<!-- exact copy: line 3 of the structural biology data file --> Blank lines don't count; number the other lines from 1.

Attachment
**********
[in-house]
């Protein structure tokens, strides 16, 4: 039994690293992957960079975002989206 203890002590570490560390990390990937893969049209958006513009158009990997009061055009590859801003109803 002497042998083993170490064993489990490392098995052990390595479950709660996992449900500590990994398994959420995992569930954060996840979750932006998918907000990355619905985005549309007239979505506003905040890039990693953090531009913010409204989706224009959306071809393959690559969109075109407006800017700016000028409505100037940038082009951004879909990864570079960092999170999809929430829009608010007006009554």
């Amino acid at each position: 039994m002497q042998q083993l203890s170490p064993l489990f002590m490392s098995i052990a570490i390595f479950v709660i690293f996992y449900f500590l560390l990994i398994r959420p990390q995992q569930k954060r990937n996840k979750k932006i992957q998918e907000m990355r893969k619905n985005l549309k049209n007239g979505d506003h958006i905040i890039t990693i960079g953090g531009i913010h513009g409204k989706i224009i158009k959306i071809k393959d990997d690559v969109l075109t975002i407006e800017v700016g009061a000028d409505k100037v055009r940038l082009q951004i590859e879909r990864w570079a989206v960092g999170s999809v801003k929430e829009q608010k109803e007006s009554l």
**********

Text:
């Amino acid at each position: 039994m002497q042998q083993l203890s170490p064993l489990f002590m490392s098995i052990a570490i390595f479950v709660i690293f996992y449900f500590l560390l990994i398994r959420p990390q995992q569930k954060r990937n996840k979750k932006i992957q998918e907000m990355r893969k619905n985005l549309k049209n007239g979505d506003h958006i905040i890039t990693i960079g953090g531009i913010h513009g409204k989706i224009i158009k959306i071809k393959d990997d690559v969109l075109t975002i407006e800017v700016g009061a000028d409505k100037v055009r940038l082009q951004i590859e879909r990864w570079a989206v960092g999170s999809v801003k929430e829009q608010k109803e007006s009554l």